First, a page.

Surrounded by young people--"middle-class, long-haired, restless, searching"--the candidate is the progressive candidate for President of the United States. Alienated by the Democratic establishment, angry about poverty and income inequality, he insists that the industrialists who pay for the election of public officials must go. "We can't do what has to be done, as long as the old parties dominate the system...."
He is not Bernie Sanders running for the Democratic nomination in 2016. He is Dr. Benjamin Spock running on the People's Party platform against Richard Nixon and George McGovern in 1972. Spock was not a spoiler responsible for the defeat of McGovern--he only won about 72,000 votes. But he was the voice of a more radical anti-war movement than George McGovern, and he never pretended to be a Democrat, running instead as a third party candidate to build a movement. Continuing Spock's campaign, in 1973 Spock and radical attorney Arthur Kinoy set out to build a larger, more universal People's Party.
In the days before Twitter and the celebrity-focused media, Arthur Kinoy wrote a complex and intricate position paper that proposed a grassroots party of the people, a party that at its core would be an understanding of the "unique quality of the struggle for Black freedom in this country." Kinoy believed that only by understanding the role of slavery in the origins of American capitalism could the enslavement of Blacks be finally eradicated and the inequality engendered by capitalism overcome.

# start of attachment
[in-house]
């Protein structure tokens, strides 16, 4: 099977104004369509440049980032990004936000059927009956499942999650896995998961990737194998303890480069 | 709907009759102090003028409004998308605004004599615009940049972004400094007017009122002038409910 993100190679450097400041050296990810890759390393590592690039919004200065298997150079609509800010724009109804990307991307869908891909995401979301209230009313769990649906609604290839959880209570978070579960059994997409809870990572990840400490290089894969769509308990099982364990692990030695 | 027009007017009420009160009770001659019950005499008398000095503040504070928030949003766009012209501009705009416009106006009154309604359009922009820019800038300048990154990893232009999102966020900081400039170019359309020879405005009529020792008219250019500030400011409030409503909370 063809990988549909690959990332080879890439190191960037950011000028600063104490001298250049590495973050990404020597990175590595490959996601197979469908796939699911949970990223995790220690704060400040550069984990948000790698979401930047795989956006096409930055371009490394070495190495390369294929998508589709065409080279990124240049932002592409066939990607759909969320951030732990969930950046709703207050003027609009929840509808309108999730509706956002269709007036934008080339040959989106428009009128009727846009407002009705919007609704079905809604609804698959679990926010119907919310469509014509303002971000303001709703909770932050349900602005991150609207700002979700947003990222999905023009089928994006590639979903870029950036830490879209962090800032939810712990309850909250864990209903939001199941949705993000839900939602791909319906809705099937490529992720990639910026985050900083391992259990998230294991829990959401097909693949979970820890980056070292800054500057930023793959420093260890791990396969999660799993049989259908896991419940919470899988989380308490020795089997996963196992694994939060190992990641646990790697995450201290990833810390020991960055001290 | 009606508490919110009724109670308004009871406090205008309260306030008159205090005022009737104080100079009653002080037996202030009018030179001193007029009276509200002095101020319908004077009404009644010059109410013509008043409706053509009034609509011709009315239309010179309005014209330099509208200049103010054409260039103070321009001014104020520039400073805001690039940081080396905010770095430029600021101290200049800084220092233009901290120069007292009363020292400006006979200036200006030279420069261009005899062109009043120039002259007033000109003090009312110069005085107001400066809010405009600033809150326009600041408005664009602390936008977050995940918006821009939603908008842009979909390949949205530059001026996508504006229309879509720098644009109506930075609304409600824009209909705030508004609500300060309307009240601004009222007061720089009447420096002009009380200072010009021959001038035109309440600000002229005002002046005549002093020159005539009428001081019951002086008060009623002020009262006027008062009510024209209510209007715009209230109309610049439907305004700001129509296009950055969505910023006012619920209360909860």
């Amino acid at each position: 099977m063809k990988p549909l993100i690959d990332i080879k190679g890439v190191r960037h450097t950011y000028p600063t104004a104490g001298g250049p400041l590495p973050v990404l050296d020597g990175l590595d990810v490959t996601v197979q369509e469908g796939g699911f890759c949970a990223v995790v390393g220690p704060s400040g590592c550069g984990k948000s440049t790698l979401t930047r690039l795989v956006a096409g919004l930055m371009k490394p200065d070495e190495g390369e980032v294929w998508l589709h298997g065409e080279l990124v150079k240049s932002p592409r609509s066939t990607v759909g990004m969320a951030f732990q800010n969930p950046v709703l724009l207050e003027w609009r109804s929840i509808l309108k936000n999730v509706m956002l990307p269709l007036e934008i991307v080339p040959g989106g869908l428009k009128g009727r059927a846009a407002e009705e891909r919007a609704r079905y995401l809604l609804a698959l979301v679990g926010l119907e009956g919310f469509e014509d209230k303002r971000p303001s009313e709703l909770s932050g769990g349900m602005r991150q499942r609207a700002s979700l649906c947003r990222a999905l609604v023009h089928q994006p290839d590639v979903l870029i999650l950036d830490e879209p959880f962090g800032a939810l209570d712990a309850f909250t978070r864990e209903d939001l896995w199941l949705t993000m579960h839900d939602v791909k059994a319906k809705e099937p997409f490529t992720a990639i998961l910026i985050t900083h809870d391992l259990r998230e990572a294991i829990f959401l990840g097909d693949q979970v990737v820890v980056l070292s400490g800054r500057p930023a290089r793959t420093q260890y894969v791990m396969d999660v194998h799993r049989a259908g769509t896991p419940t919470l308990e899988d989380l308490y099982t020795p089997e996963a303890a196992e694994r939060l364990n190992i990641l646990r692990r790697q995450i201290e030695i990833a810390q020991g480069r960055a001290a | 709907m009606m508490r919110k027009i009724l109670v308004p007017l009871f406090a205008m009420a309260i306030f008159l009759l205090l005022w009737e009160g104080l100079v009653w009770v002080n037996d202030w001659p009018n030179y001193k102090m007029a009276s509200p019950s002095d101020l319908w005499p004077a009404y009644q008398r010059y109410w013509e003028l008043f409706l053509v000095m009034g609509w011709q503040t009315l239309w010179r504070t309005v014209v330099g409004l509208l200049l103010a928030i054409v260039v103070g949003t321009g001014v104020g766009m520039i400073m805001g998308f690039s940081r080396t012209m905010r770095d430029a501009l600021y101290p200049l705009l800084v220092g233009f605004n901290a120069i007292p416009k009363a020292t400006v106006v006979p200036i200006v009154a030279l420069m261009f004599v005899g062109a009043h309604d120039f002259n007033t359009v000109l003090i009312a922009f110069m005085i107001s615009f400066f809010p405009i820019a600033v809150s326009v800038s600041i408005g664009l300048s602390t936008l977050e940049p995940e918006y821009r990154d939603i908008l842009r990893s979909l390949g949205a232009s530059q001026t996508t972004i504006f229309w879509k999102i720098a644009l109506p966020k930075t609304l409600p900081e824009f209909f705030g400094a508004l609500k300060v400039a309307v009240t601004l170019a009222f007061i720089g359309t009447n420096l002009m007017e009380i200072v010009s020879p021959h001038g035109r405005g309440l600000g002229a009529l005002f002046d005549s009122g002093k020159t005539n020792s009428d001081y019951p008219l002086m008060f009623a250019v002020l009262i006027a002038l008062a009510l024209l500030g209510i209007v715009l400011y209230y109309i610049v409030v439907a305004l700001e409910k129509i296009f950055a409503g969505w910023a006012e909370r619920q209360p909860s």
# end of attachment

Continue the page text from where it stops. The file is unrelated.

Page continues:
In 1973 it would have been very hard for a Progressive to have ignored the vibrant and largely successful Civil Rights Movement which ushered the Civil Rights Act (1964) and the Voting Rights Act (1965) into being. Kinoy was brought up short, however, when he did ignore another struggle for equal rights--the women's movement.
Anti-war, Civil Rights activist Barbara Deming had worked with Arthur Kinoy and Dave Dellinger and A.J. Muste, all stalwarts of the anti-war movements following World War II. And she had been on combined anti-war and civil rights walks through the south, ending one such demonstration in prison in Albany, Georgia, for the crime of walking next to a Black man (Prison Notes, 1966).
But by 1973 Deming was newly involved in the struggle for women's rights, and she was offended that Kinoy's analysis of the origin and oppression of U.S. capitalism did not mention the struggle of women. Deming maintained that any analysis a People's Party put forward must not slight the struggle of women or it would be "fatally weakened."
Kinoy listened. He read Deming's long letter and insisted that it be published in Liberation, a progressive movement magazine, as an article, "You are forgetting women" in 1974.
Kinoy wrote back to Deming that it had taken him a while to respond to her challenge because of "a recognition of an ignorance deeply rooted in years of blindness to the dimensions of the question" of women's oppression, women's rights. Kinoy found reading the feminist theorists that Deming had suggested--Rowbotham, Firestone--"mind-blowing."